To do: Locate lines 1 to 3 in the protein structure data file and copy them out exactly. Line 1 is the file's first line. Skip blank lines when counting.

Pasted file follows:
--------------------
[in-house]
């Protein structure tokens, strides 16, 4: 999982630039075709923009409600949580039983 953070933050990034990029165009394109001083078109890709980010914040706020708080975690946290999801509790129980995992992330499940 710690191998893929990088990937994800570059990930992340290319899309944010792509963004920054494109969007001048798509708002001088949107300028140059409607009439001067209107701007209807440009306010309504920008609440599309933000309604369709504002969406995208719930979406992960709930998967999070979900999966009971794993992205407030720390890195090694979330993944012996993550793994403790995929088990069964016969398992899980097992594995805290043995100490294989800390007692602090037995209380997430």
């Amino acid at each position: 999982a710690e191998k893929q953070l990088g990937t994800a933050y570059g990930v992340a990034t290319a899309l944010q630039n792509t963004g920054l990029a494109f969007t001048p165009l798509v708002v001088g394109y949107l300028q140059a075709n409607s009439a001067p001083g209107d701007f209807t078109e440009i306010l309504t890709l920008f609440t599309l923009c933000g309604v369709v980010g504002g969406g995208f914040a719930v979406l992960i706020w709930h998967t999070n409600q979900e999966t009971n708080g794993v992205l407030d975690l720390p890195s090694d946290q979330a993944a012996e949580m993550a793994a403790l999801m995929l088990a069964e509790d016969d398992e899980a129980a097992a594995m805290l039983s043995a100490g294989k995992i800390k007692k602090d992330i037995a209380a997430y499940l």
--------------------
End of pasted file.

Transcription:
[in-house]
């Protein structure tokens, strides 16, 4: 999982630039075709923009409600949580039983 953070933050990034990029165009394109001083078109890709980010914040706020708080975690946290999801509790129980995992992330499940 710690191998893929990088990937994800570059990930992340290319899309944010792509963004920054494109969007001048798509708002001088949107300028140059409607009439001067209107701007209807440009306010309504920008609440599309933000309604369709504002969406995208719930979406992960709930998967999070979900999966009971794993992205407030720390890195090694979330993944012996993550793994403790995929088990069964016969398992899980097992594995805290043995100490294989800390007692602090037995209380997430």
């Amino acid at each position: 999982a710690e191998k893929q953070l990088g990937t994800a933050y570059g990930v992340a990034t290319a899309l944010q630039n792509t963004g920054l990029a494109f969007t001048p165009l798509v708002v001088g394109y949107l300028q140059a075709n409607s009439a001067p001083g209107d701007f209807t078109e440009i306010l309504t890709l920008f609440t599309l923009c933000g309604v369709v980010g504002g969406g995208f914040a719930v979406l992960i706020w709930h998967t999070n409600q979900e999966t009971n708080g794993v992205l407030d975690l720390p890195s090694d946290q979330a993944a012996e949580m993550a793994a403790l999801m995929l088990a069964e509790d016969d398992e899980a129980a097992a594995m805290l039983s043995a100490g294989k995992i800390k007692k602090d992330i037995a209380a997430y499940l």